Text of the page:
Note: Like most of my movie reviews, this one is primarily intended for readers of the source material and analyzes the movie as an adaptation rather than an independent work.
Deep in the sewers of Derry, Maine, lurks the insidious It, an ancient, shapeshifting evil that poisons the minds of the locals, feeds on fear and children, and often takes the form of Pennywise the Dancing Clown. Following only the past timeline of the novel, seven kids, all self-confessed losers in various ways, must come together to defeat It and protect others like themselves.
While the use of fairytale logic and the power of belief won’t bother fans, a single line of exposition would have been polite to help newcomers understand certain tactics the kids use against Pennywise as magic rather than continuity errors.
As could be easily feared and expected, the character of Mike comes off as a bit of a peripheral afterthought, which was often the case in the book, but made worse here by the transfer of the historian role to Ben. Meanwhile, the circumstances of the finale are oversimplified by the patently lazy damseling of Beverly in a way that was not in the book, although it must be noted that some much more extraordinary ill-use of Beverly was in the book, and is thankfully removed here.
An attempt is made to give her some dignity even in her damsel function, by having her resist Pennywise’s fear-inducement powers, but this only serves to muddy the heroism of the losers, by implying that an absence of fear is necessary to defeat It, rather than the willingness to do so in spite of their obvious fear, which is what makes the whole group of them so easy to root for most of the time.
This change to the structure of the finale also removes some of the purpose of Henry Bowers, the lead bully character who’s given just enough focus and development to make his ultimate insignificance (at least within this volume) disappointing.
As can be said for all the best Stephen King adaptations, this one makes the absolute most of its scares, while taking the best of the underlying framework of the characters and breathing life into them.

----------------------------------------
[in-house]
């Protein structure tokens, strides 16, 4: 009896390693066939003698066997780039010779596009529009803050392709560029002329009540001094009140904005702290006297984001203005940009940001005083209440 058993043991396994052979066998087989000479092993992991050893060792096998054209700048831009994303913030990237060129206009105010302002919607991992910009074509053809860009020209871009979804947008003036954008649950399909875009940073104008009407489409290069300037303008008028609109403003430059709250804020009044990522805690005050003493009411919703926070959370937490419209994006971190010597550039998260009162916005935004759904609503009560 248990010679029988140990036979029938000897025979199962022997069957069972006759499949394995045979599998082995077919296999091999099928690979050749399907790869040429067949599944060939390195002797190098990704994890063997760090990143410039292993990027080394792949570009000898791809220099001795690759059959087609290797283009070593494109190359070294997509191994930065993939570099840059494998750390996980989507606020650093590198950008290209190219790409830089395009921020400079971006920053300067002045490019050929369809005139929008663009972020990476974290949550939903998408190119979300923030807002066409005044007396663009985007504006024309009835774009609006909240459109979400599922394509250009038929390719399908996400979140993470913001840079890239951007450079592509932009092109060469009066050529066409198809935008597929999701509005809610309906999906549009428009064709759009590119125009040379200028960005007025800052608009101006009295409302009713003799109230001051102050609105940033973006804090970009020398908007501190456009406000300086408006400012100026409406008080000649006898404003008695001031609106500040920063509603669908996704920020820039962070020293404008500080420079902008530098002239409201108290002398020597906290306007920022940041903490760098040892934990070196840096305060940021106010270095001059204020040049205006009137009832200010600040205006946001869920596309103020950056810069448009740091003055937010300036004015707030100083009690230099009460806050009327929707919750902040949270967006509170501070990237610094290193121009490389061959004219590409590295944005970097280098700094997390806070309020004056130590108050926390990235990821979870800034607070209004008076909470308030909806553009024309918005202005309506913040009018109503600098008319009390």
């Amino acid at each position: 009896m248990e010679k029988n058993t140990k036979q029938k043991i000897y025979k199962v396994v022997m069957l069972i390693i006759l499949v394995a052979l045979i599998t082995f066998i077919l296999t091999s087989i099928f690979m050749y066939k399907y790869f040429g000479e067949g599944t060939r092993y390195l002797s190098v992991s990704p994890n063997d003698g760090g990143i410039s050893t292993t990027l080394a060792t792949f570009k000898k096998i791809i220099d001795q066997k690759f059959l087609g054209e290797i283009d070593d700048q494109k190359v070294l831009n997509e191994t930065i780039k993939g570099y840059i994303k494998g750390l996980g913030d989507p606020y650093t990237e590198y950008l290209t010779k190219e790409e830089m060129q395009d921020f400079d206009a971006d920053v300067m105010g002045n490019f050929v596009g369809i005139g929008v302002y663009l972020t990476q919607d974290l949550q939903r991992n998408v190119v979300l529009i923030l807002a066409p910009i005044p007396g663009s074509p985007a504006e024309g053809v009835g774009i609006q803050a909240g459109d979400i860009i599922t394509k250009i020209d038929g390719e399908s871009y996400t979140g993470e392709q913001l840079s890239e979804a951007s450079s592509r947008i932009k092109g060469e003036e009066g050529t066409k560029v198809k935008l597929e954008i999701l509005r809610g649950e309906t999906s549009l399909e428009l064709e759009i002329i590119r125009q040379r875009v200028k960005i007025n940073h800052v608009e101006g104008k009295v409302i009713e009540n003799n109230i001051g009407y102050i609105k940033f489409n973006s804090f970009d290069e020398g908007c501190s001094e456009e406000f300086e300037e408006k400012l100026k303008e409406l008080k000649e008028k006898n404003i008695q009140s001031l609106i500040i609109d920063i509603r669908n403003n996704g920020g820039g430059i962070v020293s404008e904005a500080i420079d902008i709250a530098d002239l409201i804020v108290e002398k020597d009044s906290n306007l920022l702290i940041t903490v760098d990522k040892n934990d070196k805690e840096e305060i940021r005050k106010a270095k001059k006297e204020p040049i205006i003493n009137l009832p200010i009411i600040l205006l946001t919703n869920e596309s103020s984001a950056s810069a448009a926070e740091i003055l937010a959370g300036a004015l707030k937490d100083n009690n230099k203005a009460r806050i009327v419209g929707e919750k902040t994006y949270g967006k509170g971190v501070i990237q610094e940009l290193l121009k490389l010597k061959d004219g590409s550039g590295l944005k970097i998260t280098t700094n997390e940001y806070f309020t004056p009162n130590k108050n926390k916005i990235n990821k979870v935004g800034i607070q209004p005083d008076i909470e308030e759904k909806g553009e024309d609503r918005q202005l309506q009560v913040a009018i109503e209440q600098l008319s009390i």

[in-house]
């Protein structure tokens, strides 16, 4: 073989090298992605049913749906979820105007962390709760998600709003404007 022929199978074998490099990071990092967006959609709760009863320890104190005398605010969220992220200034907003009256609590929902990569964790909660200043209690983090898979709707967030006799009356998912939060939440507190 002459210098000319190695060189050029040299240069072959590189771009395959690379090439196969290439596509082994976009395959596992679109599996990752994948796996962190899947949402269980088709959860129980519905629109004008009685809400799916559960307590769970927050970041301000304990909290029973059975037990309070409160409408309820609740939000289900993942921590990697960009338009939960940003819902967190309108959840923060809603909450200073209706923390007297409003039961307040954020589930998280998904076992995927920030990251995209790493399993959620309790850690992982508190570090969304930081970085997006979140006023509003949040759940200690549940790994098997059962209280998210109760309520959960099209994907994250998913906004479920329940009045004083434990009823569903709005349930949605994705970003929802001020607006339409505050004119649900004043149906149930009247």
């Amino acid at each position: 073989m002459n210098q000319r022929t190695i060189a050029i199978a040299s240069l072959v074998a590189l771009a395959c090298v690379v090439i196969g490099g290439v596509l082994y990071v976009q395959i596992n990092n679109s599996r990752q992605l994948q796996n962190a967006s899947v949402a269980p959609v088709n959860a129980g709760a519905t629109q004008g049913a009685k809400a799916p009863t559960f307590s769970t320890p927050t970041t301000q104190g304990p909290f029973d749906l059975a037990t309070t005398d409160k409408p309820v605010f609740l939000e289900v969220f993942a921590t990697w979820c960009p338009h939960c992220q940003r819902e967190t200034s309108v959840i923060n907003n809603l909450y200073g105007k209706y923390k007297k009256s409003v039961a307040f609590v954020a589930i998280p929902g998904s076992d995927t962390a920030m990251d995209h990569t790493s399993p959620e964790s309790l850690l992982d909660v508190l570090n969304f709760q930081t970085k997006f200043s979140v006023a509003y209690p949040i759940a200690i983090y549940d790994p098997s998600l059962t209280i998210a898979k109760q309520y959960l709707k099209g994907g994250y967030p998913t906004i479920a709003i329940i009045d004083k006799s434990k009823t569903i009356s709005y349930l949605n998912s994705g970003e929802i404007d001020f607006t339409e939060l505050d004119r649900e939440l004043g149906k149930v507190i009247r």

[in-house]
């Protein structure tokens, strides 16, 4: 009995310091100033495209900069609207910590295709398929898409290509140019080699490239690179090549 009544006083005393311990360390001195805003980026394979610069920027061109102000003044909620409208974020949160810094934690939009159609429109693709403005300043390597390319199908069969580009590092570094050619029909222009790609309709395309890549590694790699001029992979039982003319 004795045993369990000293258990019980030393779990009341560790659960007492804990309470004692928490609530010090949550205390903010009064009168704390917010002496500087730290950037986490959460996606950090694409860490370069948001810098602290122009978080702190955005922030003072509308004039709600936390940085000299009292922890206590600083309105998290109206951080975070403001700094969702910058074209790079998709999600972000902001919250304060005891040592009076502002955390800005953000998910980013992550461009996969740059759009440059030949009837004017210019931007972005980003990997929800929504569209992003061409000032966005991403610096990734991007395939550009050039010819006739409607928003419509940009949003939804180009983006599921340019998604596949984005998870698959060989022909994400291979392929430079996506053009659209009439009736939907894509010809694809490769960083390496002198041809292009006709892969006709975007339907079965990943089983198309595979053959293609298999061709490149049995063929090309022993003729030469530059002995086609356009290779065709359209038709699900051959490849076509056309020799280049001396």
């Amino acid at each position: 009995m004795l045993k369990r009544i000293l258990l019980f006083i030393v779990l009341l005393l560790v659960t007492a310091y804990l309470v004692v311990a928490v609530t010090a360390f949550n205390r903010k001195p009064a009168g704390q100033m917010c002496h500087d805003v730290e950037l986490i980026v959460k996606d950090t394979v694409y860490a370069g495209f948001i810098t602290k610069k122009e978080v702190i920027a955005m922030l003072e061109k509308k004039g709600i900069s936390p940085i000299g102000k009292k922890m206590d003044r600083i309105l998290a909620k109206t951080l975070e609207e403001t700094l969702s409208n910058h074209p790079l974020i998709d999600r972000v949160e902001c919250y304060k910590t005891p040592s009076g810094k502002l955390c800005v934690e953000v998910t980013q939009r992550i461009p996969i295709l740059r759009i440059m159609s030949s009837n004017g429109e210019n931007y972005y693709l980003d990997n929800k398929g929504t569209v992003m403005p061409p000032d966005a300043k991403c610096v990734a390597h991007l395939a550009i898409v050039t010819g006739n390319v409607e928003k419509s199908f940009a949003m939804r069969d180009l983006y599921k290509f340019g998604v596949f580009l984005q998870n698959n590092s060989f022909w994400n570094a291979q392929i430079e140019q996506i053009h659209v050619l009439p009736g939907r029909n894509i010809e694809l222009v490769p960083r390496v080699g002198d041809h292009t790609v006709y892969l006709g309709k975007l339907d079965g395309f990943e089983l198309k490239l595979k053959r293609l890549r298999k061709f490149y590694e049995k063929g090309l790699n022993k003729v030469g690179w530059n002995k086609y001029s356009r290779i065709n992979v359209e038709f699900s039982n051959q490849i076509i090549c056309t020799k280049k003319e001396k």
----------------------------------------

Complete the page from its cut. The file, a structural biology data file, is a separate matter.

The performances of all the young actors are stellar and amazingly natural. When not being paralyzed by the Deadlights, Beverly oozes every ounce of cool she’s supposed to, mixed with all the world-weary vulnerability and, yes, fear that’s forced her to become that cool. The friendship of the whole losers’ club feels vividly authentic, and with the wise removal of any explicit mentions of cosmic forces compelling them to follow the group, follow the leader, follow the plot, their bond is forced to form and sustain itself on an entirely human level. They’re given the freedom to fight and disagree and determine for themselves that they still need each other.
Without that cosmic bestowing of unquestioned authority upon Bill, his leadership is made to stand on its own, and (who’d have guessed it?) it does. His relationship with his lost brother is played up to a heart-wrenching degree instead of simply stated, adding weight to everything he does. He’s even allowed to be wrong, prioritizing his revenge story over his friends, and he’s all the more likeable for his fallibility.
And then there’s Pennywise himself.
This Pennywise doesn’t spend the course of the movie idly threatening and taunting and waiting for his moment. This Pennywise is an unrelenting onslaught of world-warping terror. He’s powerful in his use of the kids’ specific fears, but also as a creature of darkness beyond charted reality.
The jumpscares are sparing but perfectly timed, and taken far beyond the usual startle that’s over before it starts. If you’re not scared by a loud music sting, don’t worry, that’s only the tip of the iceberg of screams you’re hurtling into.
Altogether a terrifying, heartfelt, and quite reverent adaptation given the time allotted, and a seasonal must-see for fans of both the book and horror movies in general.
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